Washington, D.C.—Oct. 23
By the time the professional hunter divisions finished up, the cupcake boxes atop Scott Stewart’s tack trunk had grown to a small mountain.
Even if you knew nothing about equestrian sport, if you spent any time at the Washington International this morning you’d remember Stewart’s name as it rang out over the speakers more than anyone else’s. Of the five professional divisions, Stewart won all five, was the leading hunter rider and brought home a pair of reserves to boot.
“I love the city here [and] the horse show, and if you have the right horses to come it’s a really nice venue to come to,” said Stewart. “It’s one of the last ones that you get to come to the city, so it’s nice.”
It was Betsee Parker’s Cameo who left with the grand championship title after winning the high performance division. The 12-year-old warmblood by Coriano also took home the Protocol Trophy as the high performance horse that did the best at Washington, the Pennsylvania National and Devon (Pennsylvania).
“He’s matured,” said Stewart. “He was always easy, but he’s gotten easier, and he’s actually gotten a little more consistent as he’s gotten older. I think he knows what to expect.”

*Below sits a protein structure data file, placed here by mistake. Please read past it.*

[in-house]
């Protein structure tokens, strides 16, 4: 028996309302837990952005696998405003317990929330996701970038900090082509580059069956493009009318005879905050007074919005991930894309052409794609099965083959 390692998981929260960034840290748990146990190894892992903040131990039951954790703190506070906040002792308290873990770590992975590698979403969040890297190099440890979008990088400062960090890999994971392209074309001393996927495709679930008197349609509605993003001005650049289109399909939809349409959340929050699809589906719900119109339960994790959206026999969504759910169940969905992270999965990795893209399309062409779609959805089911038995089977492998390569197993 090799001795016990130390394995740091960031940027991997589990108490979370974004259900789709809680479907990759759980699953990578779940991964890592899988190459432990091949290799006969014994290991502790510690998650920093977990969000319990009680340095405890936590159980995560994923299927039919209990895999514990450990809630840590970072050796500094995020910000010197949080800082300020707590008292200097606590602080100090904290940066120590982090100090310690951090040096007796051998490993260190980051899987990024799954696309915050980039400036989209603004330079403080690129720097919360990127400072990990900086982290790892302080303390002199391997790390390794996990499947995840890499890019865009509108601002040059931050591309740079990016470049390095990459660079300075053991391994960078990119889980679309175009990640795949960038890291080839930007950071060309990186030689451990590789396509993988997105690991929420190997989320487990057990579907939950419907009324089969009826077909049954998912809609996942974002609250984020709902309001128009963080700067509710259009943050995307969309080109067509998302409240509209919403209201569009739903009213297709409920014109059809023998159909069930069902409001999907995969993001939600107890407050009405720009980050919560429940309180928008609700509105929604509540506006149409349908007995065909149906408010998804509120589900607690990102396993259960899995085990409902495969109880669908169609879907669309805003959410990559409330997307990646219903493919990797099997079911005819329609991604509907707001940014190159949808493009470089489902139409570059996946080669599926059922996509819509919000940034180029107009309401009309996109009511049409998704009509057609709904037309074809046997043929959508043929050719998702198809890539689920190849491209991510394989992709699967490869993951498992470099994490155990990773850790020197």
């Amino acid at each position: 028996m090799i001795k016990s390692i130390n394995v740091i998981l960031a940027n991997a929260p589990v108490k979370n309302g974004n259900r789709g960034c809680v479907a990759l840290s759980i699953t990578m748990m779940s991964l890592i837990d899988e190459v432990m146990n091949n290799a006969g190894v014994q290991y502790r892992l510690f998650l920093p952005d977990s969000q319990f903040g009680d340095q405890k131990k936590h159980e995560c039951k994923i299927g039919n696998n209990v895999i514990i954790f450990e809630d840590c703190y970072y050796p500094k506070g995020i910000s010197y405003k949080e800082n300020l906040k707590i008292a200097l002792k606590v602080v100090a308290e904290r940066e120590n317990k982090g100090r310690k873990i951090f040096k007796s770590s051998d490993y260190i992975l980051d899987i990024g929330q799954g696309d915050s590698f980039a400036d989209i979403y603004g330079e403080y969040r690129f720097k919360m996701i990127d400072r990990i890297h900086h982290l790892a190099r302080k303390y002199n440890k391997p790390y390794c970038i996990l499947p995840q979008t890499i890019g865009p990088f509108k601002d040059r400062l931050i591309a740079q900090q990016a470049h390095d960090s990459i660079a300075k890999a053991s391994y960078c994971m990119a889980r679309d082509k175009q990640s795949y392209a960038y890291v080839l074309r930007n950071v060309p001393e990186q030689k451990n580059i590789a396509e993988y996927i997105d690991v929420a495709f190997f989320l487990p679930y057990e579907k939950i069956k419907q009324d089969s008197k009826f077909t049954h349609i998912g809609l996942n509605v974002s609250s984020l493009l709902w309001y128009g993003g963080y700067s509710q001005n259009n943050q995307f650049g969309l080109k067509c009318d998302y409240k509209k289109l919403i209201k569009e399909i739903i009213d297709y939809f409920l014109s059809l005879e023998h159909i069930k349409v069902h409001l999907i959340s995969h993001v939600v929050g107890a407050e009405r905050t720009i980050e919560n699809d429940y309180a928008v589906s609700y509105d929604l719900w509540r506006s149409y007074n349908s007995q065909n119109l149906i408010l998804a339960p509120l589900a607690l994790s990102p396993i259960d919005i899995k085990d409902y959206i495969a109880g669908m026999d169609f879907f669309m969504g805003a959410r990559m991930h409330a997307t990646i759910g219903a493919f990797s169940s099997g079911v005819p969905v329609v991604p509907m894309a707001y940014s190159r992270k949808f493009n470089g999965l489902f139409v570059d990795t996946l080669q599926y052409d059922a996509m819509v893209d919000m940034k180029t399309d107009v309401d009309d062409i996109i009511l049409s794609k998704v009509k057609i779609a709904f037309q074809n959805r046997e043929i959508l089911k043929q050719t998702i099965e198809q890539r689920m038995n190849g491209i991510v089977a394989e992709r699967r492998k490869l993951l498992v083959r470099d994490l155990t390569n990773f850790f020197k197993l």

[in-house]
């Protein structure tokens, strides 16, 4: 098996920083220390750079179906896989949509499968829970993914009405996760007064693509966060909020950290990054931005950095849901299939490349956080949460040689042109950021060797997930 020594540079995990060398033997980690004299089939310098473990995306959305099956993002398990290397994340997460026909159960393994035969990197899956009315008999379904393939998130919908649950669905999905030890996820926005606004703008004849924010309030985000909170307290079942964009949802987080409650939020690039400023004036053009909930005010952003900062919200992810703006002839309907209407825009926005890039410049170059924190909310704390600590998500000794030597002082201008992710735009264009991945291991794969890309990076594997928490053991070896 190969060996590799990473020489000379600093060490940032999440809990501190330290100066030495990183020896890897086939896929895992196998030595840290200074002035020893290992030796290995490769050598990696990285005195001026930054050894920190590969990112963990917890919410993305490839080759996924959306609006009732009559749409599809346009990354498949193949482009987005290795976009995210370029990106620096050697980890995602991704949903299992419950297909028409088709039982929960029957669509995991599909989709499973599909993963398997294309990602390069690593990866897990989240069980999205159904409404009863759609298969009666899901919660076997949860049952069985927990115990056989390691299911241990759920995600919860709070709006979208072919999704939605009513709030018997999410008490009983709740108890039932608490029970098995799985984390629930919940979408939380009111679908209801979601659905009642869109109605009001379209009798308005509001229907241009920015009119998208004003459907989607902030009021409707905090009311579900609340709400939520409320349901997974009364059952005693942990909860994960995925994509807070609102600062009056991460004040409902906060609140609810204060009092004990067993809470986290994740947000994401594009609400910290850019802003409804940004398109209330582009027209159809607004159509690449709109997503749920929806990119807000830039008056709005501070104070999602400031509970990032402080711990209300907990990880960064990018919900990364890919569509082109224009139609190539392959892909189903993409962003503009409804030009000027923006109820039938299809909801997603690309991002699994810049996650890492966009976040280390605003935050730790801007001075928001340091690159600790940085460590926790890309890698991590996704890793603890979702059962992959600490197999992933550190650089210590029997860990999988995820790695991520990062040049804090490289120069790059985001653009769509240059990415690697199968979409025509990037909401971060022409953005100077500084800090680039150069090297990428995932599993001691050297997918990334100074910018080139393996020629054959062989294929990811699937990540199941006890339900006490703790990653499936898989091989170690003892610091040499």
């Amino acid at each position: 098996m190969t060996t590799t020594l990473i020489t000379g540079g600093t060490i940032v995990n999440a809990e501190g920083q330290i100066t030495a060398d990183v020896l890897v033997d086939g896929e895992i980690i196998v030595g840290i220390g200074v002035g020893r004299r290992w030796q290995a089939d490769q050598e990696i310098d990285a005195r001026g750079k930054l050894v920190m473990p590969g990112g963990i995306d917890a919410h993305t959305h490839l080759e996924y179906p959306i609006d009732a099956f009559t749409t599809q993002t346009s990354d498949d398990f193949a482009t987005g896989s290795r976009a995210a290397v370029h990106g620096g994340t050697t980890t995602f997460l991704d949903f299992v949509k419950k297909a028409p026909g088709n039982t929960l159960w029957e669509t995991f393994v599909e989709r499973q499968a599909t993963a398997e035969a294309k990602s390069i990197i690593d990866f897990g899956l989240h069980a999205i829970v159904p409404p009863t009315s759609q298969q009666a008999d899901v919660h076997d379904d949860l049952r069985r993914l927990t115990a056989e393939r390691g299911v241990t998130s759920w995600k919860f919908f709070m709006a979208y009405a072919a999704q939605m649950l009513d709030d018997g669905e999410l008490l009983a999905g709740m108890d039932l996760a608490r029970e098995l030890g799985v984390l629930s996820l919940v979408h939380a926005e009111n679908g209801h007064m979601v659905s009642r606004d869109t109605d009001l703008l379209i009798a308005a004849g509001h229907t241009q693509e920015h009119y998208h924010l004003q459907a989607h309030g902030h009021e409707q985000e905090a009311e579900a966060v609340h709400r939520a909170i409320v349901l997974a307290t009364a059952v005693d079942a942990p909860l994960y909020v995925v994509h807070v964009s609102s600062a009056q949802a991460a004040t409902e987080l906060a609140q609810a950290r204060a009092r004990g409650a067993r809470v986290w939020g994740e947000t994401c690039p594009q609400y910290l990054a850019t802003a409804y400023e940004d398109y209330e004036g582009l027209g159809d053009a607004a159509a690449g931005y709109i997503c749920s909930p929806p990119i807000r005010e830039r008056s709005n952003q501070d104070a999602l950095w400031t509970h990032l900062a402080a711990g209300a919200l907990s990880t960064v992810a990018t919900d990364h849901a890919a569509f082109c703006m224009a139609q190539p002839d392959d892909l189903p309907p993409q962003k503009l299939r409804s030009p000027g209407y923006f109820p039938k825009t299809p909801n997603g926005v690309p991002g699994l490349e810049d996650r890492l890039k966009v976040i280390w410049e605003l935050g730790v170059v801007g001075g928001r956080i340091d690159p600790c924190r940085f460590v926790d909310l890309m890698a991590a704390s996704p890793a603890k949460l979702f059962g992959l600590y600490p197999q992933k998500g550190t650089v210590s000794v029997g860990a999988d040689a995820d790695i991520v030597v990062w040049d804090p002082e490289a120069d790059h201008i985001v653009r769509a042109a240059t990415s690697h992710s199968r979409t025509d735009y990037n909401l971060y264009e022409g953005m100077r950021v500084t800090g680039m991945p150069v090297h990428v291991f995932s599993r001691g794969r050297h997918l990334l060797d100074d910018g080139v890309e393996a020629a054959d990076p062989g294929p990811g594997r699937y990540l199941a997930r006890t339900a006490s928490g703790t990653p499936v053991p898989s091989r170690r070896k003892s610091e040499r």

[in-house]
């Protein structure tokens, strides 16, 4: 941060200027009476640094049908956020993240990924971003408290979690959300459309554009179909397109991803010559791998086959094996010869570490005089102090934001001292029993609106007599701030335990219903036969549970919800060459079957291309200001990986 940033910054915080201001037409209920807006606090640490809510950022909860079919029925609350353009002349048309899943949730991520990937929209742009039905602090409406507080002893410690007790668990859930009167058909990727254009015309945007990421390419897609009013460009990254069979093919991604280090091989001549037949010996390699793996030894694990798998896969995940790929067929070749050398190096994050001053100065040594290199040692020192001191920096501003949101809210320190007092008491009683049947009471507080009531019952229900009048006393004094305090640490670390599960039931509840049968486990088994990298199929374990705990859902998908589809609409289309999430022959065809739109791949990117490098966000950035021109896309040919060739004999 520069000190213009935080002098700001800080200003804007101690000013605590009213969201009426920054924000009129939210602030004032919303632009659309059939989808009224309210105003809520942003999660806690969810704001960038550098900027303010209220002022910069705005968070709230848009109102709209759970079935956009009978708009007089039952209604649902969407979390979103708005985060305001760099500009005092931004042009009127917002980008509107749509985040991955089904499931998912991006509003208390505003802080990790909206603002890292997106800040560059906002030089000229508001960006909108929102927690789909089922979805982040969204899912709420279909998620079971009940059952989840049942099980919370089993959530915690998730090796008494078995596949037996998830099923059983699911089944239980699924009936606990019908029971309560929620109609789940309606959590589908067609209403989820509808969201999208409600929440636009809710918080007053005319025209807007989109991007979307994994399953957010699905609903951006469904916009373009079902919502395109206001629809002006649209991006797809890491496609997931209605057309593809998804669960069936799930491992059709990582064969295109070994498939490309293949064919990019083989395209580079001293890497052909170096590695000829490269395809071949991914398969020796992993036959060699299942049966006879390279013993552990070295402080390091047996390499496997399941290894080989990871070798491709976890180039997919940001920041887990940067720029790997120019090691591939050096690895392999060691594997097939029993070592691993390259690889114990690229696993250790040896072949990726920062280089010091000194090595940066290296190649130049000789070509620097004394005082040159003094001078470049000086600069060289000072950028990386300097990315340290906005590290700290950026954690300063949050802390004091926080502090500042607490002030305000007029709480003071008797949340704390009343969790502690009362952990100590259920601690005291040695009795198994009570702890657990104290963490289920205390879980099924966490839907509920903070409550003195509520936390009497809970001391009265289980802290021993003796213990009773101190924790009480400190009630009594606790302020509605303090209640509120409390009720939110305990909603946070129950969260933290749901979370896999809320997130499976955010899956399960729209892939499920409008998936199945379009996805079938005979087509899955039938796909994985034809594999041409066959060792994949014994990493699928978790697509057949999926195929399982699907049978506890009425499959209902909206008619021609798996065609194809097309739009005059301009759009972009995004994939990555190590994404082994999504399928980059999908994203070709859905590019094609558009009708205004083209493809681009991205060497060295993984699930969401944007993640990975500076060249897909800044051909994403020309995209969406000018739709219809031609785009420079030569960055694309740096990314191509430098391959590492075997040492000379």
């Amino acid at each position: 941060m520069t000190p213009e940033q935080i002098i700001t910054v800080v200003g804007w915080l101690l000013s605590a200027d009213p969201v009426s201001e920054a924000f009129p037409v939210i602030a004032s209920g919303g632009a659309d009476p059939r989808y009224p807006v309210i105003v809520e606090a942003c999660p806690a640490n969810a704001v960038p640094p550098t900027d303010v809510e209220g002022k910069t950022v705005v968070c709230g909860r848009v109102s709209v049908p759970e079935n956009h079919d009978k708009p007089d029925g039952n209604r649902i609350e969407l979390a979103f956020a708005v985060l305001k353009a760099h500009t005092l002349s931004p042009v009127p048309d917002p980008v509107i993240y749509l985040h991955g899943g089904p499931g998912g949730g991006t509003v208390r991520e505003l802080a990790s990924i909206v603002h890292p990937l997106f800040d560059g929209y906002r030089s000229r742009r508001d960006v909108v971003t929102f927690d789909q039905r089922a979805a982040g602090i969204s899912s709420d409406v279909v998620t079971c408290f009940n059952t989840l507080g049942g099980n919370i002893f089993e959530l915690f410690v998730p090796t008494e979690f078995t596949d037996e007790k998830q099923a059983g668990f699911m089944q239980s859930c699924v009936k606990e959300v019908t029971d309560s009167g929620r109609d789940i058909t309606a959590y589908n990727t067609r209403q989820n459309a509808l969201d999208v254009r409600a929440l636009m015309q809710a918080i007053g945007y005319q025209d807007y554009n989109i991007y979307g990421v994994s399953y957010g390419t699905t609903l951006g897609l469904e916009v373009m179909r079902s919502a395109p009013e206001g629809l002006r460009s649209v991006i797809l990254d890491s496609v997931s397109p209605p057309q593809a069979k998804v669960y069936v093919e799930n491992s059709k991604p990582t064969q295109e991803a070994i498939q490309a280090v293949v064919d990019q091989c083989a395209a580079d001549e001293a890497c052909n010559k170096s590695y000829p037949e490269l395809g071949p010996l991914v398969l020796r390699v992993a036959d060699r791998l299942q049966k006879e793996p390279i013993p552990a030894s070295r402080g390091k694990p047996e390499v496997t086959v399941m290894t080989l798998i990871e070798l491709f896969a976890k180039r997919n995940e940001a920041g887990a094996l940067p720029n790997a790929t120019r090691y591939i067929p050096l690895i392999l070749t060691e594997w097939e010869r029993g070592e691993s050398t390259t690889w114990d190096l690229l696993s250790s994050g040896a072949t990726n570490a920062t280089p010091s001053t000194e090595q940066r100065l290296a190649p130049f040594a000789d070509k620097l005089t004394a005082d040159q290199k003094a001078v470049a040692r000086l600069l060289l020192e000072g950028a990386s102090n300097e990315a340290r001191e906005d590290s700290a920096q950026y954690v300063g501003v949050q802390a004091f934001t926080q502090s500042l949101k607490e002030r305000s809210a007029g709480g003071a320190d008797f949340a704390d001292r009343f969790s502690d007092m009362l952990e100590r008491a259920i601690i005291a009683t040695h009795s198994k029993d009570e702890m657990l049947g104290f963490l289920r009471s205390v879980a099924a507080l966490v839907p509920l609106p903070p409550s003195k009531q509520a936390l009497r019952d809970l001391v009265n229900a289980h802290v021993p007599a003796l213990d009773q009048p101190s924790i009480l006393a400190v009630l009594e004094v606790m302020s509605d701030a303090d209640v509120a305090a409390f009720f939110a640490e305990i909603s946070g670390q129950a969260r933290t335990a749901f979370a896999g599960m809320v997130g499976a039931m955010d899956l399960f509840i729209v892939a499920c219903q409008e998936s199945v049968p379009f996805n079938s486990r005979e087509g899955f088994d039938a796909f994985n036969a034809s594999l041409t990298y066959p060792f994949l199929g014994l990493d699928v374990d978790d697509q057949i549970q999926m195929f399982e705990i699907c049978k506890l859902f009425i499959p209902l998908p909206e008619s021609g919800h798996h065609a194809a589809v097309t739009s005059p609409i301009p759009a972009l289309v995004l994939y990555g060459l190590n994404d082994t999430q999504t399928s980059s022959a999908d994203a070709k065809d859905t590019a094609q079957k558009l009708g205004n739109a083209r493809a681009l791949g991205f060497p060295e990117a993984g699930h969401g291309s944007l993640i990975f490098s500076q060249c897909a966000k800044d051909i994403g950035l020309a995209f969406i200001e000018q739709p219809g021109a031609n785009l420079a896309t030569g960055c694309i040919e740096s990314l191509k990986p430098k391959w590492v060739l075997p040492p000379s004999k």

Stewart rode Krista and Alexa Weisman’s Sports Page to the grand green championship after topping the 3’9” green hunters. Typically the 7-year-old Baden-Wurttemberg gelding (Carrico—Aruba) does double duty in the amateur-owners with Krista, but he’s had an easy year as she took some time off to have a baby.
Stewart’s other champions included Love Note in the 3’6” greens, Private Life in the regular conformation hunters and Critic’s Choice in the green conformation. While each of the horses are quite different, there’s one thing they have in common.
“They can’t take too much work to get ready,” said Stewart. “The quieter horses obviously do better because there’s limited space to get them ready. You don’t want to bring too difficult of a horse here.”
Stewart has been a household name at the country’s biggest shows for years, but that doesn’t mean walking into the ring is a piece of cake—he still gets nervous.
“The other night I didn’t really sleep at all,” he said. “Monday night I was up most of the night worrying about it, thinking about it, but we had great people working for us, so everybody gets done pretty organized, so it helps a lot.”
The Chronicle will be on site at Washington International all week. Keep up with all the Chronicle’s online coverage, and follow the Chronicle on Facebook, Twitter and Instagram @Chronofhorse. We will have full analysis of the competition in the Nov. 18 issue of the magazine. Subscribe today!